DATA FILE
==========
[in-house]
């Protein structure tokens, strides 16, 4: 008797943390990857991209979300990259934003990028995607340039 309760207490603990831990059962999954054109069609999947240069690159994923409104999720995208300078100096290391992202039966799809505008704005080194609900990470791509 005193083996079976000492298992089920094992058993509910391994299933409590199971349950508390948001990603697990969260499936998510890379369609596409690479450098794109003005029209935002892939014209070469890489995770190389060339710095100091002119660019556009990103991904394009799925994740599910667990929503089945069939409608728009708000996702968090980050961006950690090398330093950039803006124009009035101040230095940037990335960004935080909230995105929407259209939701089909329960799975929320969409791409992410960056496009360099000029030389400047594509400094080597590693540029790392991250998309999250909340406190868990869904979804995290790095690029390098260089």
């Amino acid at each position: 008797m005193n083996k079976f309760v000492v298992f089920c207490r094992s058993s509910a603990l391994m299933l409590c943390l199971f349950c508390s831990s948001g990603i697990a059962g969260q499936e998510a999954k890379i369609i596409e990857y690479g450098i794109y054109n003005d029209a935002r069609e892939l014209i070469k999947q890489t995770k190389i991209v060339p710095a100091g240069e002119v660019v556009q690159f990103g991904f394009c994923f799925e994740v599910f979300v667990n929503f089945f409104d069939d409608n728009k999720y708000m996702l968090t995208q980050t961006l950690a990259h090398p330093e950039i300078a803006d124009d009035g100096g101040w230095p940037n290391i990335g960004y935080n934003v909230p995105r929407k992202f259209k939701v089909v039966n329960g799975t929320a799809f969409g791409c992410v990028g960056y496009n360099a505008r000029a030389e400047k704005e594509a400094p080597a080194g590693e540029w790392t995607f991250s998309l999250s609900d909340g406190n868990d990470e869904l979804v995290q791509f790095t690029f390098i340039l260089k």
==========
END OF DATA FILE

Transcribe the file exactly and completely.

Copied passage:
[in-house]
């Protein structure tokens, strides 16, 4: 008797943390990857991209979300990259934003990028995607340039 309760207490603990831990059962999954054109069609999947240069690159994923409104999720995208300078100096290391992202039966799809505008704005080194609900990470791509 005193083996079976000492298992089920094992058993509910391994299933409590199971349950508390948001990603697990969260499936998510890379369609596409690479450098794109003005029209935002892939014209070469890489995770190389060339710095100091002119660019556009990103991904394009799925994740599910667990929503089945069939409608728009708000996702968090980050961006950690090398330093950039803006124009009035101040230095940037990335960004935080909230995105929407259209939701089909329960799975929320969409791409992410960056496009360099000029030389400047594509400094080597590693540029790392991250998309999250909340406190868990869904979804995290790095690029390098260089």
């Amino acid at each position: 008797m005193n083996k079976f309760v000492v298992f089920c207490r094992s058993s509910a603990l391994m299933l409590c943390l199971f349950c508390s831990s948001g990603i697990a059962g969260q499936e998510a999954k890379i369609i596409e990857y690479g450098i794109y054109n003005d029209a935002r069609e892939l014209i070469k999947q890489t995770k190389i991209v060339p710095a100091g240069e002119v660019v556009q690159f990103g991904f394009c994923f799925e994740v599910f979300v667990n929503f089945f409104d069939d409608n728009k999720y708000m996702l968090t995208q980050t961006l950690a990259h090398p330093e950039i300078a803006d124009d009035g100096g101040w230095p940037n290391i990335g960004y935080n934003v909230p995105r929407k992202f259209k939701v089909v039966n329960g799975t929320a799809f969409g791409c992410v990028g960056y496009n360099a505008r000029a030389e400047k704005e594509a400094p080597a080194g590693e540029w790392t995607f991250s998309l999250s609900d909340g406190n868990d990470e869904l979804v995290q791509f790095t690029f390098i340039l260089k």